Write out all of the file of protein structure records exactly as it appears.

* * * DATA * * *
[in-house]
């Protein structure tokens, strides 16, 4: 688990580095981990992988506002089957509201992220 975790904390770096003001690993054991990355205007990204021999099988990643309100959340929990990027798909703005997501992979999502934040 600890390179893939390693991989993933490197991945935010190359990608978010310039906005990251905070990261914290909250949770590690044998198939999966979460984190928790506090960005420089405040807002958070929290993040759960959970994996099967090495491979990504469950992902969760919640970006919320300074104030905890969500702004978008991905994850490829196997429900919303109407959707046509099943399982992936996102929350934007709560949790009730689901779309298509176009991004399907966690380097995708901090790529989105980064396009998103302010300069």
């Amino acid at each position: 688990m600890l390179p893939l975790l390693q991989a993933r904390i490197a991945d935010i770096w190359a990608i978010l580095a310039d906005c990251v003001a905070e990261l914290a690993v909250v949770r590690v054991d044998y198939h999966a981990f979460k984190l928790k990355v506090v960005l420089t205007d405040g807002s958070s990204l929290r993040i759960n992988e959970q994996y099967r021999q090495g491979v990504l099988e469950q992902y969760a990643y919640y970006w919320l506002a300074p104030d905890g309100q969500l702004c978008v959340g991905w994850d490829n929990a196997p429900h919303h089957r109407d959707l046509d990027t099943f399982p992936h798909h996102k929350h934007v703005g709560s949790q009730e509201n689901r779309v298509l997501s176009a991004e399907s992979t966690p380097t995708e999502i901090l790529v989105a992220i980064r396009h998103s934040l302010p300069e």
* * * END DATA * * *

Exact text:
[in-house]
């Protein structure tokens, strides 16, 4: 688990580095981990992988506002089957509201992220 975790904390770096003001690993054991990355205007990204021999099988990643309100959340929990990027798909703005997501992979999502934040 600890390179893939390693991989993933490197991945935010190359990608978010310039906005990251905070990261914290909250949770590690044998198939999966979460984190928790506090960005420089405040807002958070929290993040759960959970994996099967090495491979990504469950992902969760919640970006919320300074104030905890969500702004978008991905994850490829196997429900919303109407959707046509099943399982992936996102929350934007709560949790009730689901779309298509176009991004399907966690380097995708901090790529989105980064396009998103302010300069």
């Amino acid at each position: 688990m600890l390179p893939l975790l390693q991989a993933r904390i490197a991945d935010i770096w190359a990608i978010l580095a310039d906005c990251v003001a905070e990261l914290a690993v909250v949770r590690v054991d044998y198939h999966a981990f979460k984190l928790k990355v506090v960005l420089t205007d405040g807002s958070s990204l929290r993040i759960n992988e959970q994996y099967r021999q090495g491979v990504l099988e469950q992902y969760a990643y919640y970006w919320l506002a300074p104030d905890g309100q969500l702004c978008v959340g991905w994850d490829n929990a196997p429900h919303h089957r109407d959707l046509d990027t099943f399982p992936h798909h996102k929350h934007v703005g709560s949790q009730e509201n689901r779309v298509l997501s176009a991004e399907s992979t966690p380097t995708e999502i901090l790529v989105a992220i980064r396009h998103s934040l302010p300069e």